Mathematics doctoral student earns National Science Foundation research fellowship

Jonathan Thompson, PhD student in Mathematics, was recently awarded a prestigious research fellowship from the National Science Foundation (NSF) to pursue studies in predicting flash-flood behaviors.

“We hope to create a new mathematical model which is capable of inferring the physics of fast- and slow-moving flood flows based on real and simulated data,” Thompson explained. “From there, we plan to use current models of slow-moving floods as a validation tool for our model to verify that it agrees with existing models.”

Thompson’s idea for this research came about after he attended a presentation on physics-based neural networks by CU Boulder professor Maziar Raissi in 2021.

“I had just started my graduate program at that point, but I knew from that day on that I wanted to be involved in researching the utility of scientific computing techniques which blend machine learning and physics to solve novel problems,” said Thompson. “My academic background is in math and physics, but my professional background is in software engineering; physics-informed machine learning sits right in the intersection of the subjects I’m most passionate about, so it feels like a perfect match.”

While receiving this fellowship is exciting on its own, it has an extra layer of accomplishment for Thompson as he took a break from education after his undergrad to focus on his athletic career in ice dance, for which he competed in the 2014 U.S. Figure Skating Championships at the Novice level. Thompson knew returning to academia and catching up in his studies posed a challenge, so he tried to keep his expectations tempered and concentrate on doing his best.

“I used to be a pretty competitive person, so letting go of results and focusing on the process was pretty hard for me,” said Thompson. “By the time I applied for this fellowship, I was mainly interested in getting practice and feedback for writing research proposals for the NSF. Since a considerable amount of academic research is funded by the NSF, the Graduate Research Fellowship Program felt like an invaluable opportunity to gain that experience. To actually have been awarded this fellowship is almost like having a dream come true that I had made peace with letting go of, and that is one of the most humbling things I’ve ever experienced.”

Another significance to the fellowship is its personal aspect for Thompson.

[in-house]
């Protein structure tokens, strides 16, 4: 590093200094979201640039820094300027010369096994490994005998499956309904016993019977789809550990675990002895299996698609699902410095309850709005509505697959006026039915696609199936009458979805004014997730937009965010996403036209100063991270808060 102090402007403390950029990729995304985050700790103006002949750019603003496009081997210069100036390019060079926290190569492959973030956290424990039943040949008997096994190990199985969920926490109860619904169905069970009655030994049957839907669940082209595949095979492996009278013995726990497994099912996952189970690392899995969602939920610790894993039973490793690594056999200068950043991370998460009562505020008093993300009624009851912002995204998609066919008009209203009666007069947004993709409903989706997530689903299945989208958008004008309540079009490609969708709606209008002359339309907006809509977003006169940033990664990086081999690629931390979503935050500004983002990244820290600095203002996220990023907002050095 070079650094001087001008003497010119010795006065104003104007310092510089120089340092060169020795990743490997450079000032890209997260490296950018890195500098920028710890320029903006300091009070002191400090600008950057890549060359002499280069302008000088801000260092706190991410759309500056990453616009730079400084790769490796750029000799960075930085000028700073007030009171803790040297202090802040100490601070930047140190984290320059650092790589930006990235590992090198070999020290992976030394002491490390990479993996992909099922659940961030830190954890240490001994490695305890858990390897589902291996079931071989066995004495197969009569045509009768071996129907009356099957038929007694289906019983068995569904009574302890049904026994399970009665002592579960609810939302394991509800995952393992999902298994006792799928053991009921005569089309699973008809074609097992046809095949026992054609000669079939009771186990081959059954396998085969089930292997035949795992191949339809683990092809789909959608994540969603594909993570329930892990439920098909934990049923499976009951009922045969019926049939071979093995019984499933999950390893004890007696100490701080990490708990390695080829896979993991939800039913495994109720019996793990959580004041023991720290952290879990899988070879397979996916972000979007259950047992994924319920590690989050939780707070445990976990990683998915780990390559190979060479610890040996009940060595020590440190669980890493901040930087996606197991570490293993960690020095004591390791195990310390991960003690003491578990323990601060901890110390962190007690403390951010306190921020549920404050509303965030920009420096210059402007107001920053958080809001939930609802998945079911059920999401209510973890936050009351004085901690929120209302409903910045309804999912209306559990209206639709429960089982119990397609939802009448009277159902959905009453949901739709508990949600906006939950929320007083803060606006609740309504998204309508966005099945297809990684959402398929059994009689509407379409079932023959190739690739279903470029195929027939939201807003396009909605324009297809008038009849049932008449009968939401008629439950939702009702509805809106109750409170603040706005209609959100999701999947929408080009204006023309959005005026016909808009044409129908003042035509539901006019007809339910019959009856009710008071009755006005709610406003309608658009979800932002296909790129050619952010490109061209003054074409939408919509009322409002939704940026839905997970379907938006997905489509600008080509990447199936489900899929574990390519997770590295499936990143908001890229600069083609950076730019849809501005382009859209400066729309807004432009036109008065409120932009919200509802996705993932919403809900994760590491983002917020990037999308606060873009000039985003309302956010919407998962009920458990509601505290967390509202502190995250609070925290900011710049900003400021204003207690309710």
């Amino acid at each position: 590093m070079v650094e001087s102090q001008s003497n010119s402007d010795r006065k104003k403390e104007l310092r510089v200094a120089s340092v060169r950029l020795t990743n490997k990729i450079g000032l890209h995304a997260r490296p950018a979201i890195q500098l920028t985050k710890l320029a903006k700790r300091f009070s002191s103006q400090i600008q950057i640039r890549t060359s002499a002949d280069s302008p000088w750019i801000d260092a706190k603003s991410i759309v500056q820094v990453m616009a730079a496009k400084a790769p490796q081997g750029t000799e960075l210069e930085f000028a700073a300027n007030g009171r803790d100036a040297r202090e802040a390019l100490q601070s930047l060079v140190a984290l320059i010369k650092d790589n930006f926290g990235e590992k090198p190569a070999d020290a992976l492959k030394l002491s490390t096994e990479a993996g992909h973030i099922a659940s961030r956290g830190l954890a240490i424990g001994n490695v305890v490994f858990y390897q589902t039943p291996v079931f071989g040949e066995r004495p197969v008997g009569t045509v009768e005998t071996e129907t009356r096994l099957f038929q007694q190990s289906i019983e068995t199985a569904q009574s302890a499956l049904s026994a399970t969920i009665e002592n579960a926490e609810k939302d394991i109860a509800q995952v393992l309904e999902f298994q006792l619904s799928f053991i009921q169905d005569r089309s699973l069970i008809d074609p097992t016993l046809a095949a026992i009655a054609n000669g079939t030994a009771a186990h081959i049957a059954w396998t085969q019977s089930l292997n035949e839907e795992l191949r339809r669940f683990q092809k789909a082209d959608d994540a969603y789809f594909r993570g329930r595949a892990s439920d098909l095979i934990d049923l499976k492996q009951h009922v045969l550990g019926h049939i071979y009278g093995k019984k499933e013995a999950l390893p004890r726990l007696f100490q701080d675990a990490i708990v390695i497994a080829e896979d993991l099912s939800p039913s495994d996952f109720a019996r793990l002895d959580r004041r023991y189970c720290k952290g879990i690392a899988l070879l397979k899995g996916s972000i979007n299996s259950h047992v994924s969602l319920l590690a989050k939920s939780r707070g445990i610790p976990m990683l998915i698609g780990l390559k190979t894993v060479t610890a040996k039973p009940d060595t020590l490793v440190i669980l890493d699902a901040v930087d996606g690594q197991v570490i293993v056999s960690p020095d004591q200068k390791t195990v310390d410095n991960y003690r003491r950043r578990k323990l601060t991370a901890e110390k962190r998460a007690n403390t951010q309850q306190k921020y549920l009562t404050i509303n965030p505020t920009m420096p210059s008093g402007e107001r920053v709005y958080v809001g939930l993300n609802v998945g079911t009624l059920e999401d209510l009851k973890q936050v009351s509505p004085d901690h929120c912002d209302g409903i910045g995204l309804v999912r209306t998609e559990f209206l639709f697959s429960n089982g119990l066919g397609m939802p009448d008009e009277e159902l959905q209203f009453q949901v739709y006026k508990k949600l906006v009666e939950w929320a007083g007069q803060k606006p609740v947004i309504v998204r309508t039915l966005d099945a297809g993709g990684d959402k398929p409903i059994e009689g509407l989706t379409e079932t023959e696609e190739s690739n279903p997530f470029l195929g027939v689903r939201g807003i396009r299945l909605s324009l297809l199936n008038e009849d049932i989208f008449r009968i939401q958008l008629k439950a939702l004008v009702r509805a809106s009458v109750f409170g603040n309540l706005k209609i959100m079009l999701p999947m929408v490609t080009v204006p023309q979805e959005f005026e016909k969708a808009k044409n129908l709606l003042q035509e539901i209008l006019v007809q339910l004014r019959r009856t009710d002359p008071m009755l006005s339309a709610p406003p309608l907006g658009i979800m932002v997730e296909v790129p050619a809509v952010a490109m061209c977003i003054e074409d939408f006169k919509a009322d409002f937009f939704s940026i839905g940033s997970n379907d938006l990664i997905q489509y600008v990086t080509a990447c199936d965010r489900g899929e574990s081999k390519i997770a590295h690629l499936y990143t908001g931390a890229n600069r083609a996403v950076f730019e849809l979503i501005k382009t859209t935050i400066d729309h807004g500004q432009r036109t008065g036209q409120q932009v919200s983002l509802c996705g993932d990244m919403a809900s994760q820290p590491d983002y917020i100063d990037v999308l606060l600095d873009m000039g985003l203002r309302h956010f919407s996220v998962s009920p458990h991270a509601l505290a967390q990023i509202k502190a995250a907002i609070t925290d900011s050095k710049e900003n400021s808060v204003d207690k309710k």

“Almost exactly a year ago, I lost my dad very suddenly and unexpectedly,” Thompson shared. “He was an integral part of my most positive experiences with mathematics and the sciences, and we shared a very strong bond over our love for STEM. The arduous process of applying for this fellowship became a way to process through that loss and connect with him by reflecting on those formative experiences and how the people we love continue to impact the world through those they inspire even after they’re gone. Receiving this fellowship feels like I’ve been given an incredible opportunity to honor those experiences with him by carrying that energy into research that I know he’d have loved to hear about.”

Along with Thompson’s NSF and ice dance accomplishments, he was awarded the Outstanding Undergraduate Student Awards for both Applied Mathematics and Physics at 19 in 2013 and the 2022 UCCS Graduate School Research Fellowship, and has been instrumental in helping the math department develop.

“Everyone recognizes Jonathan’s humble personality and collegiality among his peers,” said Radu Cascaval, UCCS Mathematics professor and Thompson’s advisor. “Jonathan already made a huge impact in the department, helping create the UCCS Math Clinic and conducting workshops on machine learning for peer students. His passion for math and science is contagious. The NSF award will help him find the right balance of academic rigor applied to solving real world problems that have a societal impact.”

Though Thompson’s ultimate goal with this research is to better predict fast-moving flood behaviors for improved humanitarian aid and damage control, he’s prepared for the possibility that his research may uncover more questions than answers but is looking forward to learning more and seeing what is unearthed along the way.

“With research, it’s generally the case that the questions that are answered are rarely the ones we go in asking,” Thompson stated. “I think it’s reasonable to think that we might be able to uncover other questions – and maybe answers, if we’re really lucky – about the efficacy of particular machine learning approaches in modeling the behavior of real-world phenomena. Because the real world is so much more complex than controlled lab environments, accurately modeling real-world phenomena has historically been quite difficult – we hope to explore the capabilities and limitations of machine learning in adapting known physical knowledge to the evolution of these complex systems.”

“I’m excited to be wrong, I’m excited to be right, but mostly I’m excited to explore ideas.”

About the UCCS College of Letters, Arts & Sciences

The College of Letters, Arts & Sciences at UCCS is the university’s largest college, enrolling nearly 6,000 students across 21 departments and programs. The college offers 19 majors and 53 minors in the arts, humanities, social sciences and natural sciences. Students can also choose from five accelerated bachelor’s and master’s degrees, nine full master’s degrees and three Ph.D. degrees, as well as pre-medical and pre-law programs. The mission of the college is to position graduates for success in their personal and professional lives, with a focus on thinking, creating and communicating — skills vital to employers and graduate and professional schools. Learn more about the College of Letters, Arts & Sciences at UCCS.